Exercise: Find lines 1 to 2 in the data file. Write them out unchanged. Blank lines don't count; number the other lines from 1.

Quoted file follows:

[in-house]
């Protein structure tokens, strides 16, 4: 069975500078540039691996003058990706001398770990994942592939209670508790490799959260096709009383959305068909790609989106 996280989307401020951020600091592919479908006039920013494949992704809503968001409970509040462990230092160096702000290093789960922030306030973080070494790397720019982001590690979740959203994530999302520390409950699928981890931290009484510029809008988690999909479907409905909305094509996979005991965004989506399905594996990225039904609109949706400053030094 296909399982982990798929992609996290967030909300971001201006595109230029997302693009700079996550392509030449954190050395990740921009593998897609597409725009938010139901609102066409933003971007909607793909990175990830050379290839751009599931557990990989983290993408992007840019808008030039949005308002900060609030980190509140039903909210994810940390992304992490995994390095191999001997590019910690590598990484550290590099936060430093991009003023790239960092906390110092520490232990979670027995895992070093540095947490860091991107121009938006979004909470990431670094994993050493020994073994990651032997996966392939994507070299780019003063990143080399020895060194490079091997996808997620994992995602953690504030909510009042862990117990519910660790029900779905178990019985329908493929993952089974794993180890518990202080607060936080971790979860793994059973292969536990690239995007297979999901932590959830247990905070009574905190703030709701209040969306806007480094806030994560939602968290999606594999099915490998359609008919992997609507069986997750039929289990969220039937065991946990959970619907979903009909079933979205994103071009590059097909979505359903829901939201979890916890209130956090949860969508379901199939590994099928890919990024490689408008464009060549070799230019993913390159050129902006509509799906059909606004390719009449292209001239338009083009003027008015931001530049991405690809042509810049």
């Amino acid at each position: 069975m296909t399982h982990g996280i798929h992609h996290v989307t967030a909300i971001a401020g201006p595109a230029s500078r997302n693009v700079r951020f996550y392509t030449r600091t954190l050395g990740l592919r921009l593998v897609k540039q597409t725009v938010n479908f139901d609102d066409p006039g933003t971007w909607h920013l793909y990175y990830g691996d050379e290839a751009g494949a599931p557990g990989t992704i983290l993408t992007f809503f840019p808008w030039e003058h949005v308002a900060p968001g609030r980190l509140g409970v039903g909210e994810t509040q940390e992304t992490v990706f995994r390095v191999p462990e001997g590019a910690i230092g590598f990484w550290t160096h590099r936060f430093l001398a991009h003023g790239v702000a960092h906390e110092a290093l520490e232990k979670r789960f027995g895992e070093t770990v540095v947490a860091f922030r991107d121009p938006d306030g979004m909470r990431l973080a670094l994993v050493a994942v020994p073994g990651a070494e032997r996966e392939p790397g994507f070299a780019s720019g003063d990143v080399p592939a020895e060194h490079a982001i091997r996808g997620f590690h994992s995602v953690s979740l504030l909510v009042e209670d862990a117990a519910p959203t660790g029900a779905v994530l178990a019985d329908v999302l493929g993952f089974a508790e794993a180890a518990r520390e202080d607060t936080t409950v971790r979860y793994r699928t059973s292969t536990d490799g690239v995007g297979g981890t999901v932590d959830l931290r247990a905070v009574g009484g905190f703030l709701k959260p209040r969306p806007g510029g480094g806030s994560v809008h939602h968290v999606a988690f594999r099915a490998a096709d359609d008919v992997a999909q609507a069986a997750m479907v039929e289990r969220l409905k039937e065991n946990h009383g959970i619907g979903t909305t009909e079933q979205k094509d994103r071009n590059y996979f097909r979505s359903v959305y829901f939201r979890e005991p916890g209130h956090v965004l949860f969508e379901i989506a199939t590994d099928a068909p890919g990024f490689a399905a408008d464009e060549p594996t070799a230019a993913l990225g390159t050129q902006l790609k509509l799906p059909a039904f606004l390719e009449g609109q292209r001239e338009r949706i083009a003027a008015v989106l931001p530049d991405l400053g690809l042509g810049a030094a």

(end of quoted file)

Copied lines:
[in-house]
């Protein structure tokens, strides 16, 4: 069975500078540039691996003058990706001398770990994942592939209670508790490799959260096709009383959305068909790609989106 996280989307401020951020600091592919479908006039920013494949992704809503968001409970509040462990230092160096702000290093789960922030306030973080070494790397720019982001590690979740959203994530999302520390409950699928981890931290009484510029809008988690999909479907409905909305094509996979005991965004989506399905594996990225039904609109949706400053030094 296909399982982990798929992609996290967030909300971001201006595109230029997302693009700079996550392509030449954190050395990740921009593998897609597409725009938010139901609102066409933003971007909607793909990175990830050379290839751009599931557990990989983290993408992007840019808008030039949005308002900060609030980190509140039903909210994810940390992304992490995994390095191999001997590019910690590598990484550290590099936060430093991009003023790239960092906390110092520490232990979670027995895992070093540095947490860091991107121009938006979004909470990431670094994993050493020994073994990651032997996966392939994507070299780019003063990143080399020895060194490079091997996808997620994992995602953690504030909510009042862990117990519910660790029900779905178990019985329908493929993952089974794993180890518990202080607060936080971790979860793994059973292969536990690239995007297979999901932590959830247990905070009574905190703030709701209040969306806007480094806030994560939602968290999606594999099915490998359609008919992997609507069986997750039929289990969220039937065991946990959970619907979903009909079933979205994103071009590059097909979505359903829901939201979890916890209130956090949860969508379901199939590994099928890919990024490689408008464009060549070799230019993913390159050129902006509509799906059909606004390719009449292209001239338009083009003027008015931001530049991405690809042509810049």